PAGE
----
On April 4, 1968, at 6:01 pm, James Earl Ray, a white drifter and petty criminal, raised a bathroom window at the rear of Bessie Brewer’s Rooming House on South Main Street in Memphis, TN and aimed a Remington Model 760 rifle across the street at the Lorraine Motel. When he saw Dr. Martin Luther King, Jr. step onto the balcony of room 306, he pulled the trigger. A fraction of a second later, a single .30 caliber bullet from his weapon struck the civil rights leader in the head. At 7:05 pm, doctors at St. Joseph’s Hospital pronounced Dr. King dead. He was 39.
As word of the tragedy spread throughout Memphis, a pall of shock and sadness blanketed the black community. Anguish soon turned to anger. Fearing a riot, the Memphis police went on high alert. But calm prevailed. Local civil rights activists, who for the past two months had been leading a full-scale grassroots mobilization to support striking black sanitation workers, channeled raw emotions into peaceful marches and public remembrances.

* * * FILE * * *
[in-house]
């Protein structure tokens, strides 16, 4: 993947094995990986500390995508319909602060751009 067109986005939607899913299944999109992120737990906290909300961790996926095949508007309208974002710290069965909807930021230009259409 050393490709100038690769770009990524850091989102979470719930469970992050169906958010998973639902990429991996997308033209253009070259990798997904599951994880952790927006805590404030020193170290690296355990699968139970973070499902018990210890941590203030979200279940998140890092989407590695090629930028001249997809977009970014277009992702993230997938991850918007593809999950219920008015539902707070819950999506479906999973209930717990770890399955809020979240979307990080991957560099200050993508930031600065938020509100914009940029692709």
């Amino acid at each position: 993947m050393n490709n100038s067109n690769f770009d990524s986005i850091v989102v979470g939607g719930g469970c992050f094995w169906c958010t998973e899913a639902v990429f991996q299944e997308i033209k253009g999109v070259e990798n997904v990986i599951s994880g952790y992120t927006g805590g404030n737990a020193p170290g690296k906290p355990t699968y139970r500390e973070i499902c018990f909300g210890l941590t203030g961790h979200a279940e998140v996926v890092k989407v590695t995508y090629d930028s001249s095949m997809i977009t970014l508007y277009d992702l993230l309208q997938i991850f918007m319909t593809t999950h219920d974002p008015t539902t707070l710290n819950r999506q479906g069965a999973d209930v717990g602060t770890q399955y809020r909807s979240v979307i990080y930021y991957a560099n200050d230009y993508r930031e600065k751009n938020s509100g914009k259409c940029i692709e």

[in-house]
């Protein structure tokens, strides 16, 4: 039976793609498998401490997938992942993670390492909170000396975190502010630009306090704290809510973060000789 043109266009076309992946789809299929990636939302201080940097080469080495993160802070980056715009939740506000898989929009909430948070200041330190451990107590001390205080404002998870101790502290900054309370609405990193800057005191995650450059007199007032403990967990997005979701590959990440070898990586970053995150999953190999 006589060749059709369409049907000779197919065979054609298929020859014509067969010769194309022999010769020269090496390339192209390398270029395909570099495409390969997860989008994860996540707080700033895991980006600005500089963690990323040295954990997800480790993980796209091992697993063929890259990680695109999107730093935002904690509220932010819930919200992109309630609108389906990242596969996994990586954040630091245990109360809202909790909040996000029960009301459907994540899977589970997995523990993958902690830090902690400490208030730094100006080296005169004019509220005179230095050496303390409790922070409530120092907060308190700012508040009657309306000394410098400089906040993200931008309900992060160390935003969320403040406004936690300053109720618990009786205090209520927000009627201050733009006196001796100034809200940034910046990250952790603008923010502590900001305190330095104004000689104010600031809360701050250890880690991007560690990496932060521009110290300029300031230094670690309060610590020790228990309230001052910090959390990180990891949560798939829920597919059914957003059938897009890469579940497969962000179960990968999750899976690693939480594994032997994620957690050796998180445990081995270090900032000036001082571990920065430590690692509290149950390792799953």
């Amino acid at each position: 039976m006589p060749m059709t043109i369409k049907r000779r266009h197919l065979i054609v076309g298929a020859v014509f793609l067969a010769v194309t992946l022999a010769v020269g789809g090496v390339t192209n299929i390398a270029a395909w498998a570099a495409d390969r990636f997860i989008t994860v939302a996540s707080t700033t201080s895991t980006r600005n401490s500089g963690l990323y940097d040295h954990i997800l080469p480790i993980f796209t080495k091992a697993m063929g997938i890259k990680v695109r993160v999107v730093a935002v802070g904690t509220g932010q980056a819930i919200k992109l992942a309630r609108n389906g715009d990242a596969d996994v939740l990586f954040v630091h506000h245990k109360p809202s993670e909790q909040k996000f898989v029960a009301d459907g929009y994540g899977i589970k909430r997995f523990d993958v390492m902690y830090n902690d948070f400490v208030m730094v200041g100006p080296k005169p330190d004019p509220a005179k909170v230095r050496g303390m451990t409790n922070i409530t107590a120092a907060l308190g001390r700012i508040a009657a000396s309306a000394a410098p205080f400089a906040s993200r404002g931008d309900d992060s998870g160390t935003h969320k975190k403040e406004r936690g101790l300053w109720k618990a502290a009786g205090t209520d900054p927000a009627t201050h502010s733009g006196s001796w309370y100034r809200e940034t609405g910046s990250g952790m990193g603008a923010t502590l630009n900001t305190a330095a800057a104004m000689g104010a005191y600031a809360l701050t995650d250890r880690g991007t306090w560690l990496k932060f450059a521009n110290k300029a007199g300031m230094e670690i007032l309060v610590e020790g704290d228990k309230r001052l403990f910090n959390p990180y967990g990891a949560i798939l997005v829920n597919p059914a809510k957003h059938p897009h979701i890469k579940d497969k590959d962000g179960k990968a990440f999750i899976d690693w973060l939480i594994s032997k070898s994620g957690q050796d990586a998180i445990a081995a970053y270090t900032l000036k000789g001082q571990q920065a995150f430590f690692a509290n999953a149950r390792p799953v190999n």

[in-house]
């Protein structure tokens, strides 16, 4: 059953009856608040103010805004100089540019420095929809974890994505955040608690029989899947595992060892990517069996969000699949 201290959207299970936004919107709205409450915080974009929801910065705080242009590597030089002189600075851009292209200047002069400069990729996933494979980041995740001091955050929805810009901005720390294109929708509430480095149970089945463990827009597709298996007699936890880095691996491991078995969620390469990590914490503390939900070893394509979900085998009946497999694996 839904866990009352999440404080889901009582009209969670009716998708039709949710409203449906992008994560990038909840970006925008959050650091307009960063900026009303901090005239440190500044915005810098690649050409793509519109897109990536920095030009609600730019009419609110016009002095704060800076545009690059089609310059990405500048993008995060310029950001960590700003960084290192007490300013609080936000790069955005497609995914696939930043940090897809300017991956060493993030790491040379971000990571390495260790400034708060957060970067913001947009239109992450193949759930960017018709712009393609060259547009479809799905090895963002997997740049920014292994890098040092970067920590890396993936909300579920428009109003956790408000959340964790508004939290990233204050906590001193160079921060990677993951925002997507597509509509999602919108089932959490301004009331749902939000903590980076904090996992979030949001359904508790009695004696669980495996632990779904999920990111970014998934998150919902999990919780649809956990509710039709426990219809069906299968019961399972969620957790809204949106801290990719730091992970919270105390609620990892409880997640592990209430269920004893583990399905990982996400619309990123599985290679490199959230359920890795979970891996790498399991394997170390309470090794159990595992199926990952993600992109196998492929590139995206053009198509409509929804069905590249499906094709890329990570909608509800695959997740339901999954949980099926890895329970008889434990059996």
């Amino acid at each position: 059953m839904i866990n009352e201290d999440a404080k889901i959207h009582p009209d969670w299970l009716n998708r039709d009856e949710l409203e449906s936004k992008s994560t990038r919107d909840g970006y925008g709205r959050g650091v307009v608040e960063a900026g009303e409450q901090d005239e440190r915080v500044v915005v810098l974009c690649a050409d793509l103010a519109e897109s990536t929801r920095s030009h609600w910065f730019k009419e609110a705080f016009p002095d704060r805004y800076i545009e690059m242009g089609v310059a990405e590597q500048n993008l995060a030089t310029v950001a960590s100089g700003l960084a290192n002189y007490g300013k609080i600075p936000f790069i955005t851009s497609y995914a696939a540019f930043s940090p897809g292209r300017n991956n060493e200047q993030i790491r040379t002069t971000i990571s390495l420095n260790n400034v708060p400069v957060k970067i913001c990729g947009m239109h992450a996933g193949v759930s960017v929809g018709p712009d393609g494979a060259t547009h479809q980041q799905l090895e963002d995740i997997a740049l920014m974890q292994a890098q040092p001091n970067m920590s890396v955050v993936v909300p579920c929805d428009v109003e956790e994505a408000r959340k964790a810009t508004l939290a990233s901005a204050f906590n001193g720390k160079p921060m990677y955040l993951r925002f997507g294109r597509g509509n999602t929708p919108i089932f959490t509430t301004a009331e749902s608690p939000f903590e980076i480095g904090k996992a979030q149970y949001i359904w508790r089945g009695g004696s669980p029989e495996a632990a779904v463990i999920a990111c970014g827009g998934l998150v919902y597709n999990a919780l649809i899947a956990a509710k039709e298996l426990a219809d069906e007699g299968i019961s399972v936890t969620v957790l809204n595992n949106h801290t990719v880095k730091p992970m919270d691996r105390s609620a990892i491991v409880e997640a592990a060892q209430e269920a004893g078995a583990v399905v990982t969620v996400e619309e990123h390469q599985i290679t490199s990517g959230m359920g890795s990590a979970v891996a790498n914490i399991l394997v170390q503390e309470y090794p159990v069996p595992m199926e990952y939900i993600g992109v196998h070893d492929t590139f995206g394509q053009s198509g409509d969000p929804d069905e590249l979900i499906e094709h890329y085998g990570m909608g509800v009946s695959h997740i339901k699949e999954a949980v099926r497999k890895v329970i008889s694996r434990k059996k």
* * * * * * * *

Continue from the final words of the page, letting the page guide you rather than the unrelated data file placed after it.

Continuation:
Nonviolence, however, did not win out everywhere. 172 American cities exploded in the days following Dr. King’s assassination. In communities large and small, stretching from the East Coast to the West, African Americans poured into the streets to vent their rage. In almost every instance, they targeted local symbols of white supremacy. In Washington, D.C., which experienced some of the worst unrest, African Americans torched white owned businesses and clashed with police.
Although Dr. King had fallen out of favor with many African Americans who felt that nonviolence had run its course both tactically and philosophically, they still respected him. They may have disagreed with his approach, but they admired his commitment to social change. They may have felt that his tactics needlessly put people in danger, but they did not doubt his courage. So when they heard the news that he had been murdered, they were enraged, furious at white America for silencing a voice of compassion and love. Dr. King had preached peace and had been cut down by violence. And so it had to be the fire this time.